Area Forecast Discussion
Issued by NWS Blacksburg, VA

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FXUS61 KRNK 220003

Area Forecast Discussion
National Weather Service Blacksburg VA
803 PM EDT Mon Oct 21 2019

A strong cold front will cross the Appalachians and central mid
Atlantic region on Tuesday, bringing another round of widespread
rainfall to the area. High pressure will build in behind the
front with fair weather through the middle of the workweek. Our
next chance for rain will arrive by Friday as Low Pressure
develops over the southeastern US.


As of 750 PM EDT Monday...

Adjusted the timing of the pops to reflect increasing patches of
light rain showing up along and west of the Blue Ridge. Timing
of the main area of precipitation appears to remain on track,
arriving late tonight/early Tuesday. Added drizzle to areas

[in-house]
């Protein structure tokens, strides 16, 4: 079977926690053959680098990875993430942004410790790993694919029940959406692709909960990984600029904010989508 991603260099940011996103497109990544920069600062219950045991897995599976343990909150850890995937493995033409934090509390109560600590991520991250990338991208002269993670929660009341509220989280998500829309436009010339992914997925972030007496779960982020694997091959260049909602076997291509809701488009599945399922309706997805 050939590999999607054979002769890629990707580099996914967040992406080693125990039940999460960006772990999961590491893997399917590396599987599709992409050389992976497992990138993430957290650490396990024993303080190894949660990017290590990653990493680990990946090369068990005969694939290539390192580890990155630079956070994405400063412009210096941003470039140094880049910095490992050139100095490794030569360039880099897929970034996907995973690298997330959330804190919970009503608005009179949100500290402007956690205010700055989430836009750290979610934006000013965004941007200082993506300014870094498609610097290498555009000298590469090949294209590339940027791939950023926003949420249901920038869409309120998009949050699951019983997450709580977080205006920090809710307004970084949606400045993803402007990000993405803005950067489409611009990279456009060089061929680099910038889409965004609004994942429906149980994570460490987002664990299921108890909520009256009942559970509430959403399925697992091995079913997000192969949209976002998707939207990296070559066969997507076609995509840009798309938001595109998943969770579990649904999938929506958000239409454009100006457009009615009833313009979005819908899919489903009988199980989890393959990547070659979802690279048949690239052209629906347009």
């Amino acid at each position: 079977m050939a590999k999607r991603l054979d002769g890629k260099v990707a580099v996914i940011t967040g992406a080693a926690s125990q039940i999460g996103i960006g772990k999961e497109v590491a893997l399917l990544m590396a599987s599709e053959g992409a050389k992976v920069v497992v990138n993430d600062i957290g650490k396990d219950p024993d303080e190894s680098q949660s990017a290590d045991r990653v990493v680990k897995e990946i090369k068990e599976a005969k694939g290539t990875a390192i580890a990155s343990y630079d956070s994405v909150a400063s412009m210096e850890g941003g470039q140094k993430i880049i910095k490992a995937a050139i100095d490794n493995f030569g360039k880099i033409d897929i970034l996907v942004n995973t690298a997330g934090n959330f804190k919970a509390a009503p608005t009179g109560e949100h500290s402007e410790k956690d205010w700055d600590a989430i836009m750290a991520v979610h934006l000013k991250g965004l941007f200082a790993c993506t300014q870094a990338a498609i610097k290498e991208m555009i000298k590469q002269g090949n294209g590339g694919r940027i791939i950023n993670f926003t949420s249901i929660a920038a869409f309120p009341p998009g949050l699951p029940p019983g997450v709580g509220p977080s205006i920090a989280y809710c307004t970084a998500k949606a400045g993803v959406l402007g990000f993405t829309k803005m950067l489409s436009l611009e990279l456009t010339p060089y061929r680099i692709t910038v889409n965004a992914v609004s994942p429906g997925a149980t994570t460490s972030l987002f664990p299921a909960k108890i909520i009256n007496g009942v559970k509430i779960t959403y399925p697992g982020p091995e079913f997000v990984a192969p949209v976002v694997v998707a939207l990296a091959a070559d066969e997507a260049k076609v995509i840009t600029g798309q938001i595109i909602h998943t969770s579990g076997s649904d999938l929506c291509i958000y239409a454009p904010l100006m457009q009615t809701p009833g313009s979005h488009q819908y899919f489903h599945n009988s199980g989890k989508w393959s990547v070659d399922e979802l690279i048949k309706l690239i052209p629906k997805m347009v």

along/west of the Blue Ridge given latest observation/radar
trends. T/Td readings so far are on track with no major changes
needed here. Pushed the thunder to start a bit later in the
morning and further east per neighboring offices thinking.

As of 300 PM EDT Monday...

Low clouds and fog are holding fast with the lingering wedge
banked up against the mountains, but clearing on the edges has
allowed for some improvement across portions of Southside and
the piedmont as well as in the Mountain Empire of VA. However
expect clouds will fill back in as the boundary layer saturates
after dark and a strong cold front approaches form the west.
Hilltops will be blustery as the low level wind field amplifies
ahead of the approaching cold front, and some orographically
forced light rain is possible from the southern Blue Ridge down
into he mountains of NC. The better precipitation chances
arrive as the front starts to push in from the west by daybreak.

The front will move across the region from the west on Tuesday
and looks to exit off to the east bu Tuesday afternoon. While
the best dynamics will be pulling off to our north and the best
instability Will reside off to our southeast, there is a good
amount of forcing with the front and shear will be considerable.
Any embedded convective elements will have the potential to mix
strong winds to the surface, particularly across portions of